Eshnar said:STAGE 14: Castellania – Oropa 131 km
START TIME: 13.40 CEST
What to say about this stage. It's really depressing. To think that anybody would even just conceive the idea of honouring Coppi and Pantani with this kind of profile... Looks like even the RCS profile guy didn't really feel motivated with this stage, judging from the huge filter he used, which makes most of the stage look unnaturally smooth. However, perhaps the filter is due to the fact that, this stage being the shortest of the race, the profile without it would look even worse than it does now.
Anyway, starting from Castellania, birthplace of Fausto Coppi, the riders will go though a pretty long neutral zone that will bring them down the hill all the way to the flats they will race in for 120 km, until the town of Biella, where the road will finally go uphill. The final climb to the famous (for cycling fans) Santuario di Oropa (GPM1, 11.8 km at 6.2%) starts very gently, and gets much steeper in the second part.
Only the last 5 km are hard.
What to expect:
An uphill sprint. The stage is not selective enough for a mediocre climb like Oropa to allow meaningful attacks. I'll be very surprised otherwise.
Fausto Coppi was born in Castellania on September 15th, 1919. One of the most prominent Italian athletes in history, his body looked totally different than the usual athlete. In particular, his toracic cavity was amazingly large and disproportionate, making him look like a freak when he was off his bike. On it, however, it was a completely different story. He started his pro career in 1939, racking up good placements from the get go. In 1940 he is hired for the team Legnano, as a domestique of Bartali. He participates to his first Giro, and the misfortunes of Bartali, who crashes and goes out of gc contention very early on, allow him to act freely and win the Giro, the youngest ever winner in history at age 20. In 1942 he established the hour record, with 45,871 km, just before being called to duty in the army. He would get captured while in service in Tunisia, and will get back to Italy only in 1945. In 1946 he'll resume his pro career with the team Bianchi, and start his legendary rivalry with Bartali. He immediately triumphs in the first of his three Milano-Sanremo, attacking on the Turchino with other 4 riders and winning alone with 14 minutes over the second place. He loses the Giro against Bartali but wins the Lombardia for the first of his 5 times. In 1947 wins the Giro again, and after a troubled 1948, he will get back to full force in 1949, when he will win both Giro (triumphing in the most famous stage of all time, the Cuneo-Pinerolo) and Tour (coming back from a 37' deficit), both against Bartali. He will repeat the double in 1952, and in 1953 he will win his fifth and last Giro, as well as his only world championship. He will win his last Giro stage in 1955, losing the GC for only 13'' against Fiorenzo Magni. His career will go on for another few years with lesser wins and some injuries, leading him to decide that 1960 would be his last season. Sadly, things would go differently.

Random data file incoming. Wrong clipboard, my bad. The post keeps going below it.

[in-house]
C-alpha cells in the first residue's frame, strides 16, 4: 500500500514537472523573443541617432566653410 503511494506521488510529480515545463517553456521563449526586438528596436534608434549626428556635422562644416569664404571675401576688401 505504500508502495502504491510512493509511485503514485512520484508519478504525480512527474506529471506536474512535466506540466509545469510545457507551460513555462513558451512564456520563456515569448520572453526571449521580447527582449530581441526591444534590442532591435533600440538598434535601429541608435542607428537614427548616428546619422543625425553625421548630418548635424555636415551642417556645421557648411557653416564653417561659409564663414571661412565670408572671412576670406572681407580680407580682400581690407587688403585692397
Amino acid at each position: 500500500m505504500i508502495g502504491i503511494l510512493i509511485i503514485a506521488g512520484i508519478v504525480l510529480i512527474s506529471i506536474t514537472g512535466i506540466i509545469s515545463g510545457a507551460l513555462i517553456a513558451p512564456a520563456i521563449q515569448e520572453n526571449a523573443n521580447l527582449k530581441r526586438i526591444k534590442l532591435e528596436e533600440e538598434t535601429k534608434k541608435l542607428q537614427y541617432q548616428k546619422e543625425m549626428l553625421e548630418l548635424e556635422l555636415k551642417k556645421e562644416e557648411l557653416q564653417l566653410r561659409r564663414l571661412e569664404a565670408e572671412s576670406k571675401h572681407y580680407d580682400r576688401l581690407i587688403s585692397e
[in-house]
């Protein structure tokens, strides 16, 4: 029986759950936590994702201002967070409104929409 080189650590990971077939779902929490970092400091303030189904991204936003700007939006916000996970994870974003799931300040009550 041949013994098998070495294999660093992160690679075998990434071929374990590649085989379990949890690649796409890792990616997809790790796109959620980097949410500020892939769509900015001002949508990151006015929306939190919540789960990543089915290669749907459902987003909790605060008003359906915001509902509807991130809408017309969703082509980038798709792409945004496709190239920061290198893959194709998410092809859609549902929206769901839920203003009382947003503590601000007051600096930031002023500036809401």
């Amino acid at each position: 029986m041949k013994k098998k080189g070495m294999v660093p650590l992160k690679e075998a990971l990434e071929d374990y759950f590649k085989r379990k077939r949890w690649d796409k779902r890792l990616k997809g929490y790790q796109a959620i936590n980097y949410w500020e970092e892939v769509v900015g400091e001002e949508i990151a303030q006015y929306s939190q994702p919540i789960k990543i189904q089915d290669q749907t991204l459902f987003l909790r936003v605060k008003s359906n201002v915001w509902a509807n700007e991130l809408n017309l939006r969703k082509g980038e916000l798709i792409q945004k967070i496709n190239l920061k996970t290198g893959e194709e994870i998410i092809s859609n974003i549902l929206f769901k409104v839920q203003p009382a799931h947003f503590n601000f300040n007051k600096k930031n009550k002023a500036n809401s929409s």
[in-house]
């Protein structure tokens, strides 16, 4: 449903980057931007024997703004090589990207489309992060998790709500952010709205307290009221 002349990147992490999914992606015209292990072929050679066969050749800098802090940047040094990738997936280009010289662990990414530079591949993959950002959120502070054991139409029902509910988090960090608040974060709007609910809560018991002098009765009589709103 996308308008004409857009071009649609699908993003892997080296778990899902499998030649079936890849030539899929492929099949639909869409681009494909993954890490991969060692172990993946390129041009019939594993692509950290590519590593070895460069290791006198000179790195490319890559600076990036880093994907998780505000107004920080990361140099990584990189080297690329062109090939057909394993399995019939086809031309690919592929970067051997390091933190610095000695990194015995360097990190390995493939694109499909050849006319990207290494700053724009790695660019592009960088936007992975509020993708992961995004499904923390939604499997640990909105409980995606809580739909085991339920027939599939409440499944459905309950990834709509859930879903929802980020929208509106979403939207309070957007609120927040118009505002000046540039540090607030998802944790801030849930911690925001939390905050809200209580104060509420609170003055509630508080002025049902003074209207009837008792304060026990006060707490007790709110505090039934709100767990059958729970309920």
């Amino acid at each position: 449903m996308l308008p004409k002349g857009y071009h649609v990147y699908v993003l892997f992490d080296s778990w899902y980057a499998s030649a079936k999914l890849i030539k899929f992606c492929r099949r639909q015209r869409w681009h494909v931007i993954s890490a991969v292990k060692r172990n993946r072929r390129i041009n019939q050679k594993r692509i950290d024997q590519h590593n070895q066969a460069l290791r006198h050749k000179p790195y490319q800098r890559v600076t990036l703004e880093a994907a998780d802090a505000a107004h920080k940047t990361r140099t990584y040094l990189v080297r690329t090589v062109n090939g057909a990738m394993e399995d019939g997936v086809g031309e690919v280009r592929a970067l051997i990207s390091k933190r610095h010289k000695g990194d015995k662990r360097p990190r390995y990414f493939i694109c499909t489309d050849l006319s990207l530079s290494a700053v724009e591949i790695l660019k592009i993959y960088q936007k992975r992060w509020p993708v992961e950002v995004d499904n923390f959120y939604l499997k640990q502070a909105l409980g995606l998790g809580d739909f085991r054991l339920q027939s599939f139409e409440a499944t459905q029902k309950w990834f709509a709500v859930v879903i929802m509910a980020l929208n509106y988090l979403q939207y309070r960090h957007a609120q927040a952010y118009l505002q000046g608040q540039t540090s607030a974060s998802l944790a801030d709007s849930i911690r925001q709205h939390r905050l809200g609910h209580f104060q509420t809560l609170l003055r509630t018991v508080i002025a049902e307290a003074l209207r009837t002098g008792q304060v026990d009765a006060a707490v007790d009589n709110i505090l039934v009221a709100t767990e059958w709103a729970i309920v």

On December 1959 he went to race a criterium in current-day Burkina Faso with a handful of other famous riders, like Anquetil and Géminiani. After the criterium they went to a hunting session, and during the night camp both Coppi and Géminiani contracted a very serious form of malaria. The first symptoms occured to Géminiani (who went on a coma for days but survived) much earlier than Coppi, and when Coppi fell ill, on December 27th, the doctors in Italy didn't believe it could be the same desease Géminiani was cured for in France, but just a heavy flu. Coppi's condition however got worse very quickly, and he ultimately died in the hospital of Tortona on January 2nd, 1960, at age 40.